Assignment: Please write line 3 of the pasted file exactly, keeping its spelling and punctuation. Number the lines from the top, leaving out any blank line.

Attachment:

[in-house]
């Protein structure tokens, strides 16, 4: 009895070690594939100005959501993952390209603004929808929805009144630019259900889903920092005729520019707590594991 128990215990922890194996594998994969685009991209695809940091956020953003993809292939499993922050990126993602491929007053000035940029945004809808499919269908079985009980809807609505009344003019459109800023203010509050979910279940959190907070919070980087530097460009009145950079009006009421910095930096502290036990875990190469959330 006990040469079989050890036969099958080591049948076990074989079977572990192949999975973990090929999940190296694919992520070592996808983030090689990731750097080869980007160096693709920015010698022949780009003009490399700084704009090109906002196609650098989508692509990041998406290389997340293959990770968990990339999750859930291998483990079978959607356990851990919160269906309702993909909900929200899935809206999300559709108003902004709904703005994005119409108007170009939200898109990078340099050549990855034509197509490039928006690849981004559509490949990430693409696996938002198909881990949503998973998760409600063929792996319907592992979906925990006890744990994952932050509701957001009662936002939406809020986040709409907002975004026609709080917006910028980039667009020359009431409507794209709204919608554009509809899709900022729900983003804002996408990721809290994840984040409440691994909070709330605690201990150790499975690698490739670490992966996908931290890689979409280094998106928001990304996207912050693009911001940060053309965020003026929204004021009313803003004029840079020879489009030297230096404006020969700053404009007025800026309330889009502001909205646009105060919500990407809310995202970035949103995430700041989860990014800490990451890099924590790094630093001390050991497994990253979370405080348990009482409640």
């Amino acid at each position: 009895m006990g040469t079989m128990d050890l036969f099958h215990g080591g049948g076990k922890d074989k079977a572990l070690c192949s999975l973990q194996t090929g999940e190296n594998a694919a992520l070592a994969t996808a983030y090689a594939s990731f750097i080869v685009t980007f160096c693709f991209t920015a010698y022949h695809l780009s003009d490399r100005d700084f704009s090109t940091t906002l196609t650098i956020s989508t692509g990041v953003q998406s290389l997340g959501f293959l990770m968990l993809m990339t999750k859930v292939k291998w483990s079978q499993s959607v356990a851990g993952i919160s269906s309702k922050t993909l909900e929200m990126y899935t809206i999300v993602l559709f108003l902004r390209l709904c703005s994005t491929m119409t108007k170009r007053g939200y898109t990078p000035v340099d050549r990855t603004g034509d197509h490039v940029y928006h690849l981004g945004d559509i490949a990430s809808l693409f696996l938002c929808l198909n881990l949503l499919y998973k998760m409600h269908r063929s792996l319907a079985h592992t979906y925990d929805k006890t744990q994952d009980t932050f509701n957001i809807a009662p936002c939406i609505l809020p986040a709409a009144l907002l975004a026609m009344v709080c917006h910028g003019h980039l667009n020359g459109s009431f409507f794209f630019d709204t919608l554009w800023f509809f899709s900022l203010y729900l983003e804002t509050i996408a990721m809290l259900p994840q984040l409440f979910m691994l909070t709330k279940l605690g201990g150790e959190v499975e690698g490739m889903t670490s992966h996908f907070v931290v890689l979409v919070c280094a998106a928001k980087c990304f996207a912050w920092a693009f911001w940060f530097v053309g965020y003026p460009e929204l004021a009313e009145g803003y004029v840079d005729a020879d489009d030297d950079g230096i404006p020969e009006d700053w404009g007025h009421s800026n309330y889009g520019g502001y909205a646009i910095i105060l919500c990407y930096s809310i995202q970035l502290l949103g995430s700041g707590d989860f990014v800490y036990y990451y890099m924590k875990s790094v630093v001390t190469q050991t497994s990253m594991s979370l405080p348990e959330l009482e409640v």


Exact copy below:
């Amino acid at each position: 009895m006990g040469t079989m128990d050890l036969f099958h215990g080591g049948g076990k922890d074989k079977a572990l070690c192949s999975l973990q194996t090929g999940e190296n594998a694919a992520l070592a994969t996808a983030y090689a594939s990731f750097i080869v685009t980007f160096c693709f991209t920015a010698y022949h695809l780009s003009d490399r100005d700084f704009s090109t940091t906002l196609t650098i956020s989508t692509g990041v953003q998406s290389l997340g959501f293959l990770m968990l993809m990339t999750k859930v292939k291998w483990s079978q499993s959607v356990a851990g993952i919160s269906s309702k922050t993909l909900e929200m990126y899935t809206i999300v993602l559709f108003l902004r390209l709904c703005s994005t491929m119409t108007k170009r007053g939200y898109t990078p000035v340099d050549r990855t603004g034509d197509h490039v940029y928006h690849l981004g945004d559509i490949a990430s809808l693409f696996l938002c929808l198909n881990l949503l499919y998973k998760m409600h269908r063929s792996l319907a079985h592992t979906y925990d929805k006890t744990q994952d009980t932050f509701n957001i809807a009662p936002c939406i609505l809020p986040a709409a009144l907002l975004a026609m009344v709080c917006h910028g003019h980039l667009n020359g459109s009431f409507f794209f630019d709204t919608l554009w800023f509809f899709s900022l203010y729900l983003e804002t509050i996408a990721m809290l259900p994840q984040l409440f979910m691994l909070t709330k279940l605690g201990g150790e959190v499975e690698g490739m889903t670490s992966h996908f907070v931290v890689l979409v919070c280094a998106a928001k980087c990304f996207a912050w920092a693009f911001w940060f530097v053309g965020y003026p460009e929204l004021a009313e009145g803003y004029v840079d005729a020879d489009d030297d950079g230096i404006p020969e009006d700053w404009g007025h009421s800026n309330y889009g520019g502001y909205a646009i910095i105060l919500c990407y930096s809310i995202q970035l502290l949103g995430s700041g707590d989860f990014v800490y036990y990451y890099m924590k875990s790094v630093v001390t190469q050991t497994s990253m594991s979370l405080p348990e959330l009482e409640v």